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How Bengal still tries to preserve its legacy of Fountain Pens

15 December, 2021 11:28:44
How Bengal still tries to preserve its legacy of Fountain Pens

Before computers came along, there were typewriters, but back when a typewriter was a hugely expensive piece of equipment, pens were perhaps the most important piece of technology. But, times have changed and computers, laptops and smart phones have taken control of our lives. Most people do less writing with a pen than they did earlier. Yet, some like Dilip Basak is still trying to retain the market of fountain pens and not let it die like many other industries did, thanks to the overruling of technology.

For connoisseurs of fountain pens, Basak is a name to reckon with. People from all over India and beyond who are passionate about fountain pens are familiar with his miniscule factory (actually a tiny room) crammed between two shops on Devendra Ghosh Street, a narrow lane opposite Jadu Babu Bazar in Bhowanipore. Since late 1980s, the fountain pen market gradually shrunk as ball point pens took over. Basak was introduced to the myriad world of fountain pens in his childhood by his father. His father patiently taught him the fine art of repairing and tuning pens and all his life, he has been doing just that – and now he is a reputed expert in this field.

He has regular clients. Like world-renowned fountain pen collector, Cham Gangopadhyay, who has over 7,000 fountain pens of different periods, in his collection. Basak at times reminds us of Dr Radhikanath Saha who was considered as the ‘Father of Indian Fountain Pen.’ He pioneered fountain pen production in India and obtained the first fountain pen patent in India in 1900. Within the first three decades of the 20th century, Dr Saha had invented at least 22 types of unique fountain pens and had obtained patents for 14 of them from the UK, Germany and the US. Dr Saha was a physician but his technical bent of mind coupled with his deep interest in fountain pens motivated him to open the first engine turned Stylo and fountain pen factory at Benaras in the beginning of the 20th century. From 1907, commercial production of his patented conventional and stylo type fountain pens started.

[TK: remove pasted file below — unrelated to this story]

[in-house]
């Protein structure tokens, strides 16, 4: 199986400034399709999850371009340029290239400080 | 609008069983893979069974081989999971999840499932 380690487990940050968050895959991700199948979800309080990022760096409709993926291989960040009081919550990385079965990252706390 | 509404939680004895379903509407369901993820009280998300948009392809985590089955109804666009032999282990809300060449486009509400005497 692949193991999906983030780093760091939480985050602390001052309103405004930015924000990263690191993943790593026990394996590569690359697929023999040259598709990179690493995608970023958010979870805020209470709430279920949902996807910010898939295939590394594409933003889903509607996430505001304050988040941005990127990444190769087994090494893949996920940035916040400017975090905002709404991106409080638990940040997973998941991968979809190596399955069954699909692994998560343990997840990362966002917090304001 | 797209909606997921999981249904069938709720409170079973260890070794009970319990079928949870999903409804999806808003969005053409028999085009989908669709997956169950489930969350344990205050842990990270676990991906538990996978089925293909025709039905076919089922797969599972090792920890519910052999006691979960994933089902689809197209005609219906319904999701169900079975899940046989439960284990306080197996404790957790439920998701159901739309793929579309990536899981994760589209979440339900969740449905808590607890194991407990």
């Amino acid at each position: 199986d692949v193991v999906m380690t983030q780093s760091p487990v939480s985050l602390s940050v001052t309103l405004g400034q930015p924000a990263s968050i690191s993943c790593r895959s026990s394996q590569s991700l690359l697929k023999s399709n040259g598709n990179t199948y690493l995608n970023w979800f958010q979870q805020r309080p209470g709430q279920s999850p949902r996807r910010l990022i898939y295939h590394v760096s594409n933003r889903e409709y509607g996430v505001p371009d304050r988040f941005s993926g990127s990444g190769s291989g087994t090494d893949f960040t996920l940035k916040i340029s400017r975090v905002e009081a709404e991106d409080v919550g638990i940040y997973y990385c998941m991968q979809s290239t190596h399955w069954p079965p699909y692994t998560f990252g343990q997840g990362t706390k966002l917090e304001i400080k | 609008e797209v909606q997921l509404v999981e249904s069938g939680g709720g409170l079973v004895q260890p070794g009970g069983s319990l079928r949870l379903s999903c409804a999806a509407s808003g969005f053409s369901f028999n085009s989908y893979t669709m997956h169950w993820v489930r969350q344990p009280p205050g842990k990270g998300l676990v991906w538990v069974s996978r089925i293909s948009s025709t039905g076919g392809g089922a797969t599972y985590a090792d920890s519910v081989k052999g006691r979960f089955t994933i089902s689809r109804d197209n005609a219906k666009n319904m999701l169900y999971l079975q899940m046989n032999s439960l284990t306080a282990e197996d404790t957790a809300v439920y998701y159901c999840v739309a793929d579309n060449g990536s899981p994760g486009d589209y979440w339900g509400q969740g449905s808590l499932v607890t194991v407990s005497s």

Although we have obliterated a chapter of our glorious history from memory, connoisseurs of fountain pens have not forgotten the immense contribution of Bengali ‘Swadeshi’ entrepreneurs in the sphere of making indigenous fountain pens, ink, nibs etc like Dr Saha, Fanindra Nath Gooptu (founder of F. N. Gooptu & Co) and the siblings Nanigopal and Sankaracharya Maitra, who started Sulekha Ink Company in 1934. Nationalist leaders including Mahatma Gandhi, Babu Rajendra Prasad and Maulana Abul Kalam Azad always used Lakshmi Pen, manufactured at Dr Saha’s factory. British diplomats and officials like Lord Carmichael, the first Governor of Bengal, used fountain pens made by Dr Saha. The specially designed pen had a whooping price tag of  Rs 2 and 8 annas in 1917!

Fountain pens are still manufactured in Kolkata but production has dwindled and now it survives as a cottage industry. There is a demand for fountain pens from West and South India. The price of fountain pens can range from Rs 20 to thousands and even lakhs. Fountain pen lovers do not go by brands alone. Sometimes they place specific orders, like the metal they would prefer for the nib (steel or gold), the body of the pen (gold body crusted with diamonds and precious gems etc), the technology to be used for holding ink etc and prices go up according to specifications. People like Basak now wants to explore this market and start his own production line. Repairing pens is no longer a challenging task for him. 

Basak has a dedicated clientele base and his reputation for repairing pens has travelled beyond the boundaries of the country and a number of renowned international brands that manufacture niche fountain pens have extended lucrative offers to this gifted craftsman to join their company but Basak has declined politely. He does not want to leave his beloved city. He continues to rule the roost from his tiny shop and dreams of making it big one day. 

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